Bone density is also not the only factor that predicts increased fracture risk. Other aspects of bone, such as the size, shape, structure, and collagen (structural protein) properties can all affect our bone health. These are all factors that can also be improved upon by strength training, however, they cannot be identified via a DEXA scan. So even if your scores are lower than expected after starting a strength training program, you could still be making a positive impact on your bones, as well as your muscle mass and general health.7

Boost your bone health with these 5 exercises!

Try performing these exercises for 2-3 sets of 8-12 repetitions each, approximately 3 times per week. Rest days are important to allow your muscles and bones time to recover before loading them again.


Keep your chest up, and, if using a weight, hold it close to your body. You can use a chair or a weight bench to guide your position at the bottom of your squat.

preparing to perform a squat exercise
use a chair to help ensure proper squat form

Wall pushups

Stand an arm's length away from a wall and place your hands in a pushup position. Lean in with a straight back, bending arms to a 90-degree angle, then push back to starting position.

prepare to perform wall push up
perform a wall pushup


Hold your body straight and parallel to the floor while resting on your toes and elbows/forearms. Don't let your butt raise up in the air or your hips sag to the floor. Maintain a straight line from head to toe.

fit woman holding elbow plank position

Hip hinges

Stand with feet hip width apart and bend forward from the hips keeping a flat back or neutral spine. It should feel like you’re pushing your bottom out and backward as your chest comes forward, and your knees stay slightly bent. Use a long dowel or pole to aid in keeping your spine straight.

deadlift exercise motion using a proper hip hinge
learning to do a hip hinge movement

Side stepping with resistance

Place a looped resistance band around your legs just below the knees. From a hip-width stance with our knees bent, step laterally with one foot, maintaining tension in the band, then bring the other foot in. Alternate directions. Keep your toes pointed forward throughout the exercise.

utilize a resistance band for a side step exercise to build hip strength to support balance

Boost your balance with these 3 moves!

Try these three exercises to help improve your balance and practice them every day. Sometimes these are easiest to perform while brushing your teeth or waiting for something to heat up in the microwave. Always have a chair, counter, table, or wall nearby to grab if needed.

Single-leg balance

Try to increase the amount of time you can balance on each side to 30 seconds. Make sure you have something secure to hold on to for support if needed, such as a countertop or a wall.

single leg balance is a good exercise for avoiding falls and optimizing balance

Single-leg deadlift

Lift one leg in front of you for a moment before slowly lifting it behind you as you tip forward. Return to starting position and alternate sides. Try to keep a neutral spine throughout the exercise.

begin position for single leg deadlift exercise for balance
single leg deadlift motion exercise to avoid falls and master balance

Tandem stance balance

Stand with the wall close enough to assist with balance. Position the right foot directly in front of the left, as if on a balance beam, with the right heel touching the toes of the left foot. Maintain this balanced stance for 30-45 seconds, keeping the head up, core tight, and shoulders back; slight separation is acceptable if bringing the feet close together is challenging. Alternate lead foot.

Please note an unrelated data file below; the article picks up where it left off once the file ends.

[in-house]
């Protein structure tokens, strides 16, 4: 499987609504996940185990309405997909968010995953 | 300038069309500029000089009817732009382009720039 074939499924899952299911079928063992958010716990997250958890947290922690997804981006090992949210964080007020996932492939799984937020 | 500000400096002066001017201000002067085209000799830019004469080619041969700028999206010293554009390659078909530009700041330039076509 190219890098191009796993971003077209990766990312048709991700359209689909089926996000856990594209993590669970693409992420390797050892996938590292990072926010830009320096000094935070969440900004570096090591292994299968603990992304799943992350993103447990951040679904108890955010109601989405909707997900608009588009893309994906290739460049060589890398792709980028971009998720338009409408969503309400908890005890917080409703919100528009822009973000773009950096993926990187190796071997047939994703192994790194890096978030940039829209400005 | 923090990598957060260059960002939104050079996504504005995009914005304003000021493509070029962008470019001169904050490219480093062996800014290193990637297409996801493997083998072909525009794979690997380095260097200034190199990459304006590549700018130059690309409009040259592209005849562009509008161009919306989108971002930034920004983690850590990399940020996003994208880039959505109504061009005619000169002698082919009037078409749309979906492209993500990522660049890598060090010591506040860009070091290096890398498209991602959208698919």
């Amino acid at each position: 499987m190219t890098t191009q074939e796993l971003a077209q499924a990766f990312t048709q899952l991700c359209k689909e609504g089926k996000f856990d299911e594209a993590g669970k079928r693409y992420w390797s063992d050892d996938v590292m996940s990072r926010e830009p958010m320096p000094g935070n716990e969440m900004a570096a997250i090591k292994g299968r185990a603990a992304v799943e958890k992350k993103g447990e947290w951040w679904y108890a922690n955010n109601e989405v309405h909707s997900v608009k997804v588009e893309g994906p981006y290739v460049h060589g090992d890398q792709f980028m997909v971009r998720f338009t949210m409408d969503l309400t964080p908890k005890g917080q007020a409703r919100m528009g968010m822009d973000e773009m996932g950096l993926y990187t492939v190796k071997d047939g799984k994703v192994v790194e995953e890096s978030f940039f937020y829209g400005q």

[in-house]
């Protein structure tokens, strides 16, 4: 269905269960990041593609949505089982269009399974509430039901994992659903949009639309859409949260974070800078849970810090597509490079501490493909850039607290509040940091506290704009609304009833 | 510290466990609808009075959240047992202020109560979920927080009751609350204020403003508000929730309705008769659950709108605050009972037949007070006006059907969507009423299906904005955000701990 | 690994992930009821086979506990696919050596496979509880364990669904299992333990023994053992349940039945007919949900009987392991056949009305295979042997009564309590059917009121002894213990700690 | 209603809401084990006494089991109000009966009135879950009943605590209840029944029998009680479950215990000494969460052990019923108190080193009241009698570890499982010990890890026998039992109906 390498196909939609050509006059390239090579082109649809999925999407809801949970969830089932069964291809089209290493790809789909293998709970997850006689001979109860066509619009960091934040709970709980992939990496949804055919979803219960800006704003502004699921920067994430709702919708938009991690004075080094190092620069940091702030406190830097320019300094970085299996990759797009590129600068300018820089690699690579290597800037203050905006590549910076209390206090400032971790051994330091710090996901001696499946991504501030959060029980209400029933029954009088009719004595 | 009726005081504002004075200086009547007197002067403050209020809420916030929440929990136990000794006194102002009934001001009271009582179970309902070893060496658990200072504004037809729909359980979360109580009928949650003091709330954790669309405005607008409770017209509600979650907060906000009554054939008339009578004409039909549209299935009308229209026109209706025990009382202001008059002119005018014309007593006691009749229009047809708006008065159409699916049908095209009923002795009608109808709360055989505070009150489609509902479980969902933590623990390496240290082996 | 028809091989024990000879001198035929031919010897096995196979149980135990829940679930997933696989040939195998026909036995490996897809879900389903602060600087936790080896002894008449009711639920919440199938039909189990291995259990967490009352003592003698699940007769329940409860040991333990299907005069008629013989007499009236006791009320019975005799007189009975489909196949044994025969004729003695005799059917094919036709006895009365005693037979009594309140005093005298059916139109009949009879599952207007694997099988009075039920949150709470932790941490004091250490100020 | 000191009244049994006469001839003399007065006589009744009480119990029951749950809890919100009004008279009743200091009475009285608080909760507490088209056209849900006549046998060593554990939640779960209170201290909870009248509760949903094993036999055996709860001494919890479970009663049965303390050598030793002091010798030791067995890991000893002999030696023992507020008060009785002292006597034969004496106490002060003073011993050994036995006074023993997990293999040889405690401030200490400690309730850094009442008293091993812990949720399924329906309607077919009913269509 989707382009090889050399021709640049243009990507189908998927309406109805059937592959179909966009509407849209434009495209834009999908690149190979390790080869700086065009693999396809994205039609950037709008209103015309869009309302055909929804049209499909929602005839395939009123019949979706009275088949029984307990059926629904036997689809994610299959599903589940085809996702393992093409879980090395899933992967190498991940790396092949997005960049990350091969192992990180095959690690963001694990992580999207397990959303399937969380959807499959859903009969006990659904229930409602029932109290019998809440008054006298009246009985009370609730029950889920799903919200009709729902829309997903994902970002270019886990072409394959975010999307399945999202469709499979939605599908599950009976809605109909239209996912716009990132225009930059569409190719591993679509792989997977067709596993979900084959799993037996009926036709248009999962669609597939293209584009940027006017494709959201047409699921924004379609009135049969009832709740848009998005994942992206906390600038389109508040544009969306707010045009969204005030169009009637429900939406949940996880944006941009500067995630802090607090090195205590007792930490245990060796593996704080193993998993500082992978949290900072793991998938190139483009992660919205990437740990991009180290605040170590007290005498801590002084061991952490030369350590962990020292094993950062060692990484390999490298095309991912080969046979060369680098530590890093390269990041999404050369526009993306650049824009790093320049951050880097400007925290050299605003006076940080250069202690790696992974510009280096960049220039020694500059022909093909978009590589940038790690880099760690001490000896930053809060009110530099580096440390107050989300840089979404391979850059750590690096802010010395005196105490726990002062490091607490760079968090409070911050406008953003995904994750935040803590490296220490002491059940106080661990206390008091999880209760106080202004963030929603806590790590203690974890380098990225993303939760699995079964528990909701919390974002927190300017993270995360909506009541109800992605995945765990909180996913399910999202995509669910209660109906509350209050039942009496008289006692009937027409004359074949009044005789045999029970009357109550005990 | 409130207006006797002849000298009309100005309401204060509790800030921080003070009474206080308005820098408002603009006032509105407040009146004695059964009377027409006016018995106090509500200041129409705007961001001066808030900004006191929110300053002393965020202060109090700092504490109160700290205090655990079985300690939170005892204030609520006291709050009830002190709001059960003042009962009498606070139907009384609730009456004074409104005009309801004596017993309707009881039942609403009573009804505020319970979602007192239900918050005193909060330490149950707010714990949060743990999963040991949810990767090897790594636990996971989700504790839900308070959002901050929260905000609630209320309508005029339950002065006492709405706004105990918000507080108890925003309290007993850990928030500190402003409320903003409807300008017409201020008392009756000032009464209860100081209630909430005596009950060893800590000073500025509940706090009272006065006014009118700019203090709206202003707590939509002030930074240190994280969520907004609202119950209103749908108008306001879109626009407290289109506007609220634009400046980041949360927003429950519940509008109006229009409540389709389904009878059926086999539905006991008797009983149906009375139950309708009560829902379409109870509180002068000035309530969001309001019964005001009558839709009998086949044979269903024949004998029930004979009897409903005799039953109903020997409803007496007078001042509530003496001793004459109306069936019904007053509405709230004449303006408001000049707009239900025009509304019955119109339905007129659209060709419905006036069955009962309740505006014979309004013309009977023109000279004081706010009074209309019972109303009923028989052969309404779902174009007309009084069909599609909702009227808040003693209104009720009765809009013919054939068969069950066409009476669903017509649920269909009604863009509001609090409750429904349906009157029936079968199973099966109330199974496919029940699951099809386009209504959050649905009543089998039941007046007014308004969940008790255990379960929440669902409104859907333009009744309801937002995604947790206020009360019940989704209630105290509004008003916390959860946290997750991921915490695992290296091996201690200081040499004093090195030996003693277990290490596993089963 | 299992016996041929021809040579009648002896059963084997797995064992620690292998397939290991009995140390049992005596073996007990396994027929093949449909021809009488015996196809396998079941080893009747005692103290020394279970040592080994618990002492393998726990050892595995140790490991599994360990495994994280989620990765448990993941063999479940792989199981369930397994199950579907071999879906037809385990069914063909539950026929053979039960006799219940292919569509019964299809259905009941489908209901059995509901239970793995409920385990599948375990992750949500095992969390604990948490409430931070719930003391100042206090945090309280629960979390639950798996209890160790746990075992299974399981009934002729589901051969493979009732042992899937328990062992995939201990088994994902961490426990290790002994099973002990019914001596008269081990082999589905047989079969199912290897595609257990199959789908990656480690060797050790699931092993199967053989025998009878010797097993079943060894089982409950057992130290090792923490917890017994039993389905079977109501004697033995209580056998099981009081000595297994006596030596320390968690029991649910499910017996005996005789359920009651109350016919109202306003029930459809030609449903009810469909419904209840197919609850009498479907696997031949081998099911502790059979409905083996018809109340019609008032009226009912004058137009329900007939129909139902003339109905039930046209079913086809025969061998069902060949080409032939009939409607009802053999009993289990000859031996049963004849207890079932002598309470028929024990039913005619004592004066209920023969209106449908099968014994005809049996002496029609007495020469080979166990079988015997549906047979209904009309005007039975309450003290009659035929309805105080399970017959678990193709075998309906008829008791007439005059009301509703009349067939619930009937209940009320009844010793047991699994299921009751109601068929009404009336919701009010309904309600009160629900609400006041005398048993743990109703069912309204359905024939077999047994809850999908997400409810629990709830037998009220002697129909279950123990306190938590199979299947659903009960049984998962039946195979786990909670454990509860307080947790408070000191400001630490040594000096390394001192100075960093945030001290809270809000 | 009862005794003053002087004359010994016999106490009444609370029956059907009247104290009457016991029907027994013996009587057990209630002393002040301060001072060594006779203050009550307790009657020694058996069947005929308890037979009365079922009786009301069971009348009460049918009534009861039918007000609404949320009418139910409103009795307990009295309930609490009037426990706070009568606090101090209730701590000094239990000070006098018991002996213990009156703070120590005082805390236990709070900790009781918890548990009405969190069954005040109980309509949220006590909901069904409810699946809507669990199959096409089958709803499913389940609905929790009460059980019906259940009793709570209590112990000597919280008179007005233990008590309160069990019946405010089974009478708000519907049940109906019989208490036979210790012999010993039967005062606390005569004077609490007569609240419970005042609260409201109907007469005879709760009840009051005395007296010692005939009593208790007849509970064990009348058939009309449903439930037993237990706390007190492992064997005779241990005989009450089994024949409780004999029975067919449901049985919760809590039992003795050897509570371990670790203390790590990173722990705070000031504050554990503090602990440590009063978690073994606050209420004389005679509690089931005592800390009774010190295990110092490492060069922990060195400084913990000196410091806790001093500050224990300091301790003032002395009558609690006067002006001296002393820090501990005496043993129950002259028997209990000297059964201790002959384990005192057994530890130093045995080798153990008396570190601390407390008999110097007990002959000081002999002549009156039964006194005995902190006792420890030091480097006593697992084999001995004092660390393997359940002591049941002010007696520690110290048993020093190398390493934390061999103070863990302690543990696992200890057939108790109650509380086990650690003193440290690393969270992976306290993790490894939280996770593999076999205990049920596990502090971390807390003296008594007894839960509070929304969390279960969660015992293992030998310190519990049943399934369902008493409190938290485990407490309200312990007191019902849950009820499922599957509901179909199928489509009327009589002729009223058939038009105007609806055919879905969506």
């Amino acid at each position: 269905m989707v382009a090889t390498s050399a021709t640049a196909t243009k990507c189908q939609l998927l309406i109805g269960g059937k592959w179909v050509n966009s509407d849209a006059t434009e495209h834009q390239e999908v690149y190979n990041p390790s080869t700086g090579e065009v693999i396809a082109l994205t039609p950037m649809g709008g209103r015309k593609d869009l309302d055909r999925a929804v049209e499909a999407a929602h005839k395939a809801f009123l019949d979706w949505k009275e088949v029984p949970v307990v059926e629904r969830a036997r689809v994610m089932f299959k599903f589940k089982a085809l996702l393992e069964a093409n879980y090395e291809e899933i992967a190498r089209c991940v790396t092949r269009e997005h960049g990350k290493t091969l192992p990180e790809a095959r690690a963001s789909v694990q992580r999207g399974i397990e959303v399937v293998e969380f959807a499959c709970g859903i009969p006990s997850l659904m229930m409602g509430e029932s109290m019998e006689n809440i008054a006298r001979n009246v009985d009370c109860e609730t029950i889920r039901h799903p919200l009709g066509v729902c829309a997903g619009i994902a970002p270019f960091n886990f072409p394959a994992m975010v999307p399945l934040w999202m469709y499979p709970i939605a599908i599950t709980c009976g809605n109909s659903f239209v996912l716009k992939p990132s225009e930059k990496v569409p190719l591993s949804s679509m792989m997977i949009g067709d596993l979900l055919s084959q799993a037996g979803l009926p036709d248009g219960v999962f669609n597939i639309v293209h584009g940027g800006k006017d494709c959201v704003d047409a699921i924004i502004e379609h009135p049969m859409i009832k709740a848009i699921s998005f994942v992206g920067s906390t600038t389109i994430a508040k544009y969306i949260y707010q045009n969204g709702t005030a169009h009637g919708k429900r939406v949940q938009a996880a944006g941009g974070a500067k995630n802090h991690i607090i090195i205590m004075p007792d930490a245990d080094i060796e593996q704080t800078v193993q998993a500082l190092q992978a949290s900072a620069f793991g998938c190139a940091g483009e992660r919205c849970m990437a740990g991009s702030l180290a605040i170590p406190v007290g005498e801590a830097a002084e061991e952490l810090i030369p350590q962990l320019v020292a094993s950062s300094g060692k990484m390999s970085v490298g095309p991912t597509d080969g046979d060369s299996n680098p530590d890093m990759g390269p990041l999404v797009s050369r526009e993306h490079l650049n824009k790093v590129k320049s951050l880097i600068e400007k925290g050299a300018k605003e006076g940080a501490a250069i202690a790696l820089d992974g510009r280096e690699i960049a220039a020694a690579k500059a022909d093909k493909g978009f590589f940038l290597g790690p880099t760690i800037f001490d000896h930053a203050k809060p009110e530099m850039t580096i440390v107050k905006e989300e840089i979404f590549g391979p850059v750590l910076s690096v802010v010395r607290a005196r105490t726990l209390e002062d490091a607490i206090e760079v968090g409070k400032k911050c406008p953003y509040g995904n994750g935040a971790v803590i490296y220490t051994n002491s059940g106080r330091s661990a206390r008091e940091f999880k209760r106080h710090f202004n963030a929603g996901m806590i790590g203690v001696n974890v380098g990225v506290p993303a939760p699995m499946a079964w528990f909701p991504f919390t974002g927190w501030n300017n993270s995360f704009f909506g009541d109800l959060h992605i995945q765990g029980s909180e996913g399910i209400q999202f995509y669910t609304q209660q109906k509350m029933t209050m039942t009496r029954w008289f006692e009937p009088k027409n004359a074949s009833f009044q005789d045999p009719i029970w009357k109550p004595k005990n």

balance exercise - heel to toe
Older couple walking outdoors laughing

Learn more about physical therapy for osteoporosis.

For additional information about osteoporosis or to get a strength and balance training program that is specific to you, reach out! Our experts can teach you further strategies on how to strengthen areas that are most affected by osteoporosis, make sure form is appropriate during exercises, educate on safe lifting techniques, and discuss other strategies to help prevent falls. 


  1. Farkhondeh Pouresmaeili, Behnam Kamalidehghan, Maryam Kamarehei & Yong Meng Goh (2018) A comprehensive overview on osteoporosis and its risk factors, Therapeutics and Clinical Risk Management, 14:, 2029-2049, DOI: 2147/TCRM.S138000
  2. Radiation in healthcare. Centers For Disease Control and Prevention. Updated October 20, 2021. Accessed November 12, 2023. https://www.cdc.gov/nceh/radiation/dexa-scan.html#:~:text=Screening%20for%20osteoporosis%20is%20recommended,who%20has%20broken%20a%20hip.
  3. Osteoporosis: treatment can help. Mayo clinic. Updated November 1, 2023. Accessed November 26, 2023. https://www.mayoclinic.org/diseases-conditions/osteoporosis/in-depth/osteoporosis-treatment/art-20046869#:~:text=Bisphosphonates%20are%20usually%20the%20first,(Fosamax)%2C%20a%20weekly%20pill.
  4. Dawson-Hughes B, Harris SS, Krall EA, Dallal GE. Effect of calcium and vitamin D supplementation on bone density in men and women 65 years of age or older. N Engl J Med. 1997 Sep 4;337(10):670-6. doi: 10.1056/NEJM199709043371003. PMID: 9278463.
  5. Yao P, Bennett D, Mafham M, Lin X, Chen Z, Armitage J, Clarke R. Vitamin D and Calcium for the Prevention of Fracture: A Systematic Review and Meta-analysis. JAMA Netw Open. 2019 Dec 2;2(12):e1917789. doi: 10.1001/jamanetworkopen.2019.17789. PMID: 31860103; PMCID: PMC6991219.
  6. Watson SL, Weeks BK, Weis LJ, Harding AT, Horan SA, Beck BR. High-Intensity Resistance and Impact Training Improves Bone Mineral Density and Physical Function in Postmenopausal Women With Osteopenia and Osteoporosis: The LIFTMOR Randomized Controlled Trial. J Bone Miner Res. 2018 Feb;33(2):211-220. doi: 10.1002/jbmr.3284. Epub 2017 Oct 4. Erratum in: J Bone Miner Res. 2019 Mar;34(3):572. PMID: 28975661.
  7. Hong AR, Kim SW. Effects of Resistance Exercise on Bone Health. Endocrinol Metab (Seoul). 2018;33(4):435-444. doi:10.3803/EnM.2018.33.4.435